$ docker inspect -f '{{ json .NetworkSettings }}' $ID

To get JSON! And to prettify it, you can pipe it into a Python builtin:

$ docker inspect -f '{{ json .NetworkSettings }}' $ID | python -mjson.tool
    "Bridge": "docker0",
    "Gateway": "",
    "IPAddress": "",
    "IPPrefixLen": 16,
    "PortMapping": null,
    "Ports": {
        "5000/tcp": [
                "HostIp": "",
                "HostPort": "5000"

You can also do other fun tricks like access object properties which have non-alphanumeric keys.  Here, again, it helps to know some Golang

docker inspect -f '{{ index .Volumes "/host/path" }}' $ID

This is a very powerful tool for quickly extracting information about your running containers, and is extremely helpful for troubleshooting because it provides a ton of detail.

Super easy terminals in-browser with wetty

I really foresee people making extremely FUN web applications with this kind of functionality. You can spin up a container which is running an instance of wetty (a JavaScript-powered, in-browser terminal emulator).

Try it for yourself with:

docker run -p 3000:3000 -dt nathanleclaire/wetty

Wetty only works in Chrome, unfortunately, but there are other JavaScript terminal emulators begging to be Dockerized and, if you are using it for a presentation or something (imagine embedding interactive CLI snapshots in your Reveal.js slideshow – nice), you control the browser anyway. Now you can embed isolated terminal applications in web applications wherever you want, and you control the environment in which they execute with an excruciating amount of detail. No pollution from host to container, and vice versa.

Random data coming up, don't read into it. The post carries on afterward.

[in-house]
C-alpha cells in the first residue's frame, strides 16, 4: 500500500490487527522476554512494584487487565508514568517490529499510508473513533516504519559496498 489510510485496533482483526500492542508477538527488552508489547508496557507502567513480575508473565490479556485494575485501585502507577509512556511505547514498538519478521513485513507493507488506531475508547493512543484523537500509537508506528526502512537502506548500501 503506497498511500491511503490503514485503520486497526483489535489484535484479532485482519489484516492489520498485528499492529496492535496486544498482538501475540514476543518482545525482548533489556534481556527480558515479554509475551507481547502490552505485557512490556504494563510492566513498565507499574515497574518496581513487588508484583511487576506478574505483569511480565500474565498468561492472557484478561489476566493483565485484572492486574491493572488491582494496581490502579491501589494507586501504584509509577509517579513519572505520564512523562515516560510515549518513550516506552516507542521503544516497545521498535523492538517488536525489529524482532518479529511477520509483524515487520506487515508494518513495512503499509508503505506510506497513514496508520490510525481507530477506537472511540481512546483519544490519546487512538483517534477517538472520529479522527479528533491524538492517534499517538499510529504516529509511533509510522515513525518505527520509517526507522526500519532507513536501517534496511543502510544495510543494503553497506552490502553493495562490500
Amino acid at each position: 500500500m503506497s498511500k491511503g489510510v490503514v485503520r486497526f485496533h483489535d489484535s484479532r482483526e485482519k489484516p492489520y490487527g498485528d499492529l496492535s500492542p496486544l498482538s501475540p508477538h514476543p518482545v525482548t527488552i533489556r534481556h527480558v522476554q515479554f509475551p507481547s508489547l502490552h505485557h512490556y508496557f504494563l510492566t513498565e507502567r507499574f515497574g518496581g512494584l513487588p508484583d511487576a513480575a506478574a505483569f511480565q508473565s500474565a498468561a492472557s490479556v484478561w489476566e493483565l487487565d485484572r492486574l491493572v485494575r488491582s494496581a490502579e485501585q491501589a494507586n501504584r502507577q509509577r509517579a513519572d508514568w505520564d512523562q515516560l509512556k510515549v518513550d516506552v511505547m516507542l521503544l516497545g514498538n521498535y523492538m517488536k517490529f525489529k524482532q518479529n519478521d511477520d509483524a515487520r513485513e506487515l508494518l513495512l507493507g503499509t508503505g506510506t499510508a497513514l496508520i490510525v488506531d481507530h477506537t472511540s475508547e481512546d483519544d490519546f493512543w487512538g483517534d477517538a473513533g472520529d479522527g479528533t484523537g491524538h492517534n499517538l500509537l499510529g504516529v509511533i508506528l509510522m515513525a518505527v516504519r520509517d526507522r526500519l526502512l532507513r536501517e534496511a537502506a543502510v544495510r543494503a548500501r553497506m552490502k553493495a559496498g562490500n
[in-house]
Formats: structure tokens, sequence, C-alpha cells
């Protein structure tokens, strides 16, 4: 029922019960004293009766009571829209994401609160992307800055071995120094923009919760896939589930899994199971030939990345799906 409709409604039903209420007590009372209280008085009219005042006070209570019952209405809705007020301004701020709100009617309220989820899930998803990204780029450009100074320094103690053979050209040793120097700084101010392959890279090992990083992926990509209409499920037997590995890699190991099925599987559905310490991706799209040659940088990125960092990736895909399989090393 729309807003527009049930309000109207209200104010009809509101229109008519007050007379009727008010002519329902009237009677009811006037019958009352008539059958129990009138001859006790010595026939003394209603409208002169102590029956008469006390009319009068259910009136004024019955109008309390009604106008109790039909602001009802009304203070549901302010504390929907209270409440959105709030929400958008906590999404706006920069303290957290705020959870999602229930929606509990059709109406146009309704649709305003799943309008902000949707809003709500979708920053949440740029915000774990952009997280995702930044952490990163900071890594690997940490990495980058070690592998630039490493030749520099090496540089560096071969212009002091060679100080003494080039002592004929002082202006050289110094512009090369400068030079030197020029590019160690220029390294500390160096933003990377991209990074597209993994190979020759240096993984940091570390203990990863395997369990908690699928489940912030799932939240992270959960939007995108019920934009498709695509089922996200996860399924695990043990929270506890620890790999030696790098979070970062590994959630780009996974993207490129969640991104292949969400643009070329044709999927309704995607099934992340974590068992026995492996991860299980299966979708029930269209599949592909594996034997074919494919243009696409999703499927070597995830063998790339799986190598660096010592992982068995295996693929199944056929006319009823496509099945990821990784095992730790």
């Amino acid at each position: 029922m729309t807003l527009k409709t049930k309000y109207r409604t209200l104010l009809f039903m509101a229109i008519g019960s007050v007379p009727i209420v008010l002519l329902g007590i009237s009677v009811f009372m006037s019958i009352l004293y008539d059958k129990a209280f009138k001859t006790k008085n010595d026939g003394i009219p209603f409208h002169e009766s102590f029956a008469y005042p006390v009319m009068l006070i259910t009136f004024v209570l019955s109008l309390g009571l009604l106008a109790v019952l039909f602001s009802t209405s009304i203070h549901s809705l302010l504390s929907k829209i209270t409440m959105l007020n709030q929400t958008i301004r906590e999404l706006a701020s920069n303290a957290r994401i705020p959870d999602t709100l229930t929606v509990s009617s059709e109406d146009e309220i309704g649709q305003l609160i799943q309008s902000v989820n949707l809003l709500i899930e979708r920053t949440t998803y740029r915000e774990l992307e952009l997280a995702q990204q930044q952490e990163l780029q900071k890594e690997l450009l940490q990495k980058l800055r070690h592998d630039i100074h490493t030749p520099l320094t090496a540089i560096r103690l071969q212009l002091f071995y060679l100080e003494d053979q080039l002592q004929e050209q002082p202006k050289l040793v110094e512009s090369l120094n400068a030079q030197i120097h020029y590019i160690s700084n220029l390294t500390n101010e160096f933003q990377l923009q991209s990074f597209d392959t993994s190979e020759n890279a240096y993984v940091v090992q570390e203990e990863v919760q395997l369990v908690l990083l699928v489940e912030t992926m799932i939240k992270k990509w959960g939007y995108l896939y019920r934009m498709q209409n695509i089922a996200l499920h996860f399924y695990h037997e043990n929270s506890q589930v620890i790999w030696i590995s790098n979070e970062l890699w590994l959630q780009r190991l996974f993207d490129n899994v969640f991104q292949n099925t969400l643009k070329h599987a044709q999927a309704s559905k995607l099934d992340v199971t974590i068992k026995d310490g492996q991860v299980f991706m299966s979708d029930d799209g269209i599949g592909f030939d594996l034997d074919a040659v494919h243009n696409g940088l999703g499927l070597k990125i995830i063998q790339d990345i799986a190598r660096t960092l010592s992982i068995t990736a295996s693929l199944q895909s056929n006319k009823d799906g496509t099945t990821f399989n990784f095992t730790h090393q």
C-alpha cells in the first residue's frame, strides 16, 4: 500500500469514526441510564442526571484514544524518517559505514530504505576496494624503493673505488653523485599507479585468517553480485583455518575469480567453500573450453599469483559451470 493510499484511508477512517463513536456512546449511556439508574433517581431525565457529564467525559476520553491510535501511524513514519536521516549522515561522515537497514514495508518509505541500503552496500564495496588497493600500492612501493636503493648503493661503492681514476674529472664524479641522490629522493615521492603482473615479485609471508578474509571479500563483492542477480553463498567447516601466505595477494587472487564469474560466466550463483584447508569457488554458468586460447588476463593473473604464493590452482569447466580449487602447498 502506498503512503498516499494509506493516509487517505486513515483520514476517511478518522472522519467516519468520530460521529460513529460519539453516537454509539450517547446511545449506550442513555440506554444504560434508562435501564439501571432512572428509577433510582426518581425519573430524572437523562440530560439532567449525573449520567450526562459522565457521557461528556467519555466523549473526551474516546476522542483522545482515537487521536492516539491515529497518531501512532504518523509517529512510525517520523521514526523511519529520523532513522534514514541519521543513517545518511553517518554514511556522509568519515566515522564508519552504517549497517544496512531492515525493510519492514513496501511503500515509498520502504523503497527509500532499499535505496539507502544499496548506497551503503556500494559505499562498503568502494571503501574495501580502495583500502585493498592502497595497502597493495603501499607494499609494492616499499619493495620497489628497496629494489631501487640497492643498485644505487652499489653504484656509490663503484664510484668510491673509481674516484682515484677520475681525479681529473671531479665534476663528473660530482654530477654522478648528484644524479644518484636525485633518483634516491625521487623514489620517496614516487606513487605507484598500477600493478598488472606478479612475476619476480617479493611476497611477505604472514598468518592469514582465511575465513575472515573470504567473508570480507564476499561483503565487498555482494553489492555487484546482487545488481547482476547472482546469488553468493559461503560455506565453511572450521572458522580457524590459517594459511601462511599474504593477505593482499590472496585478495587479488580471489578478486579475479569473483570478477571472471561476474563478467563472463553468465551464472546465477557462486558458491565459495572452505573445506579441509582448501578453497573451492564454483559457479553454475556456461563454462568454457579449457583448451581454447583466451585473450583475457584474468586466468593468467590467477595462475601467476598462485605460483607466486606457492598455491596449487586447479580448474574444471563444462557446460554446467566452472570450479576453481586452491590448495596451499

• The creative possibilities of this are just mind-boggling to me. I REALLY want to see someone make a version of TypeRacer where you compete with other contestants in real time to type code into vim or emacs as quickly as possible. That would be pure awesome. Or a real-time coding challenge where your code competes with other code in an arena for dominance a la Core Wars.


Docker engineer Jérôme Petazzoni wrote an opinionated article a few weeks ago that shook things up a bit. There, he argued that you should not need to run sshd (the daemon for getting a remote terminal prompt) in your containers and, in fact, if you are doing so you are violating a Docker principle (one concern per container). It’s a good read, and he mentions nsenter as a fun trick to get a prompt inside of containers which have already been initialized with a process.

See here or here to learn how to do it.


I’m not talking about the hashtag!! I’m talking about the channel on Freenode on IRC. It’s hands-down the best place to meet with fellow Dockers online, ask questions (all levels welcome!), and seek truly excellent expertise. At any given time there are about 1,000 people or more sitting in, and it’s a great community as well as resource. Seriously, if you’ve never tried it before, go check it out. I know IRC can be scary if you’re not accustomed to using it, but the effort of setting it up and learning to use it a bit will pay huge dividends for you in terms of knowledge gleaned. I guarantee it. So if you haven’t come to hang out with us on IRC yet, do it!

To join:

  1. Download an IRC Client such as LimeChat
  2. Connect to the network
  3. Join the #docker channel



That’s all for now, folks.  Tweet at us @docker and tell us your favorite Docker tips and tricks !

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Nathan LeClaire

Ten Docker Tips and Tricks That Will Make You Sing A Whale Song of Joy

3 Responses to “Ten Docker Tips and Tricks That Will Make You Sing A Whale Song of Joy”

  1. Larry Cai

    excellent, learn a lot.
    `docker run -p 3000:3000-d nathanleclaire/wetty` => `docker run -p 3000:3000 -d nathanleclaire/wetty` add one space between `3000` and `-d`

  2. Larry Cai

    for wetty, better to indicate the user/passwd (term/term) directly